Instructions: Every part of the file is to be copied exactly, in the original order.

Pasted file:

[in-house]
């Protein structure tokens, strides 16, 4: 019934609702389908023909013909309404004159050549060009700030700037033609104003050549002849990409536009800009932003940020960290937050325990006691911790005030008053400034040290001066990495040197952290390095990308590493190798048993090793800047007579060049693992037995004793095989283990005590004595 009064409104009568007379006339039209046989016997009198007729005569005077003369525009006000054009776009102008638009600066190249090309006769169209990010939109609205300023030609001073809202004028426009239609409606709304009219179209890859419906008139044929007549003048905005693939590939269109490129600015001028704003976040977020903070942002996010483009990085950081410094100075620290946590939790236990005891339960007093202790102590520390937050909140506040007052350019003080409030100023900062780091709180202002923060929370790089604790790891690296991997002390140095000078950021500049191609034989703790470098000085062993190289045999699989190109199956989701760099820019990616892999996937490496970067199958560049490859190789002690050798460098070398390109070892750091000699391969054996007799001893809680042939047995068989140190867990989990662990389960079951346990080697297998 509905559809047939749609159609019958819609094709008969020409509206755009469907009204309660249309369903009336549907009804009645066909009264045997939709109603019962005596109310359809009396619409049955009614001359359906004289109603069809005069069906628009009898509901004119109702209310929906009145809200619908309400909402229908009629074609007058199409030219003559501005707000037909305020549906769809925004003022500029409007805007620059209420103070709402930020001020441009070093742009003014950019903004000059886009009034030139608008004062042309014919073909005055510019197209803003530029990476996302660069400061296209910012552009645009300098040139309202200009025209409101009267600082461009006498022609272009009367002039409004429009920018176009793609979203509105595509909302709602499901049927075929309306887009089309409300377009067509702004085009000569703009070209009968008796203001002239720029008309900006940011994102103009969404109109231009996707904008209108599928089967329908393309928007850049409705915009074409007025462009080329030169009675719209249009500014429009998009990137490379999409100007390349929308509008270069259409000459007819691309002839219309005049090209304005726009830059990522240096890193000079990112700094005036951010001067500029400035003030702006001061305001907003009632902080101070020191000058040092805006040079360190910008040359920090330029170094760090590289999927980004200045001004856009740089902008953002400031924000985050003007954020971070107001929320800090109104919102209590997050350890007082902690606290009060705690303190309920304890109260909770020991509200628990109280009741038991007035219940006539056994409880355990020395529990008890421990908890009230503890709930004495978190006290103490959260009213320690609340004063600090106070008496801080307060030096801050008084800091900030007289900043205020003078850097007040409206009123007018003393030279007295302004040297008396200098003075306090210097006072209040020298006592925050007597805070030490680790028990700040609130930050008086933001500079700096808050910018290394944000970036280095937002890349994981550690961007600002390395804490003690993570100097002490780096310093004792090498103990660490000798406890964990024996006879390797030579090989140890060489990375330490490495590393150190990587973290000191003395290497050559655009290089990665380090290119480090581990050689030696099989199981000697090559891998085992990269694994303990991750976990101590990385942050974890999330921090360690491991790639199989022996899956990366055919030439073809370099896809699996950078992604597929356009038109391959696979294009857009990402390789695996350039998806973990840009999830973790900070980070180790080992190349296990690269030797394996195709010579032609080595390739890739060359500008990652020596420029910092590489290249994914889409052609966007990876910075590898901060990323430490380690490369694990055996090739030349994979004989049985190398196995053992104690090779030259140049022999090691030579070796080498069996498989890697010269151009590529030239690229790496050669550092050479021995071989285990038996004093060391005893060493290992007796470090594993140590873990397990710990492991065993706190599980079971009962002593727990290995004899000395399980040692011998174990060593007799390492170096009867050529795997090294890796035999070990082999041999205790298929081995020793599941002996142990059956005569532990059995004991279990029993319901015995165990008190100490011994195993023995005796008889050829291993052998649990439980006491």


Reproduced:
[in-house]
């Protein structure tokens, strides 16, 4: 019934609702389908023909013909309404004159050549060009700030700037033609104003050549002849990409536009800009932003940020960290937050325990006691911790005030008053400034040290001066990495040197952290390095990308590493190798048993090793800047007579060049693992037995004793095989283990005590004595 009064409104009568007379006339039209046989016997009198007729005569005077003369525009006000054009776009102008638009600066190249090309006769169209990010939109609205300023030609001073809202004028426009239609409606709304009219179209890859419906008139044929007549003048905005693939590939269109490129600015001028704003976040977020903070942002996010483009990085950081410094100075620290946590939790236990005891339960007093202790102590520390937050909140506040007052350019003080409030100023900062780091709180202002923060929370790089604790790891690296991997002390140095000078950021500049191609034989703790470098000085062993190289045999699989190109199956989701760099820019990616892999996937490496970067199958560049490859190789002690050798460098070398390109070892750091000699391969054996007799001893809680042939047995068989140190867990989990662990389960079951346990080697297998 509905559809047939749609159609019958819609094709008969020409509206755009469907009204309660249309369903009336549907009804009645066909009264045997939709109603019962005596109310359809009396619409049955009614001359359906004289109603069809005069069906628009009898509901004119109702209310929906009145809200619908309400909402229908009629074609007058199409030219003559501005707000037909305020549906769809925004003022500029409007805007620059209420103070709402930020001020441009070093742009003014950019903004000059886009009034030139608008004062042309014919073909005055510019197209803003530029990476996302660069400061296209910012552009645009300098040139309202200009025209409101009267600082461009006498022609272009009367002039409004429009920018176009793609979203509105595509909302709602499901049927075929309306887009089309409300377009067509702004085009000569703009070209009968008796203001002239720029008309900006940011994102103009969404109109231009996707904008209108599928089967329908393309928007850049409705915009074409007025462009080329030169009675719209249009500014429009998009990137490379999409100007390349929308509008270069259409000459007819691309002839219309005049090209304005726009830059990522240096890193000079990112700094005036951010001067500029400035003030702006001061305001907003009632902080101070020191000058040092805006040079360190910008040359920090330029170094760090590289999927980004200045001004856009740089902008953002400031924000985050003007954020971070107001929320800090109104919102209590997050350890007082902690606290009060705690303190309920304890109260909770020991509200628990109280009741038991007035219940006539056994409880355990020395529990008890421990908890009230503890709930004495978190006290103490959260009213320690609340004063600090106070008496801080307060030096801050008084800091900030007289900043205020003078850097007040409206009123007018003393030279007295302004040297008396200098003075306090210097006072209040020298006592925050007597805070030490680790028990700040609130930050008086933001500079700096808050910018290394944000970036280095937002890349994981550690961007600002390395804490003690993570100097002490780096310093004792090498103990660490000798406890964990024996006879390797030579090989140890060489990375330490490495590393150190990587973290000191003395290497050559655009290089990665380090290119480090581990050689030696099989199981000697090559891998085992990269694994303990991750976990101590990385942050974890999330921090360690491991790639199989022996899956990366055919030439073809370099896809699996950078992604597929356009038109391959696979294009857009990402390789695996350039998806973990840009999830973790900070980070180790080992190349296990690269030797394996195709010579032609080595390739890739060359500008990652020596420029910092590489290249994914889409052609966007990876910075590898901060990323430490380690490369694990055996090739030349994979004989049985190398196995053992104690090779030259140049022999090691030579070796080498069996498989890697010269151009590529030239690229790496050669550092050479021995071989285990038996004093060391005893060493290992007796470090594993140590873990397990710990492991065993706190599980079971009962002593727990290995004899000395399980040692011998174990060593007799390492170096009867050529795997090294890796035999070990082999041999205790298929081995020793599941002996142990059956005569532990059995004991279990029993319901015995165990008190100490011994195993023995005796008889050829291993052998649990439980006491």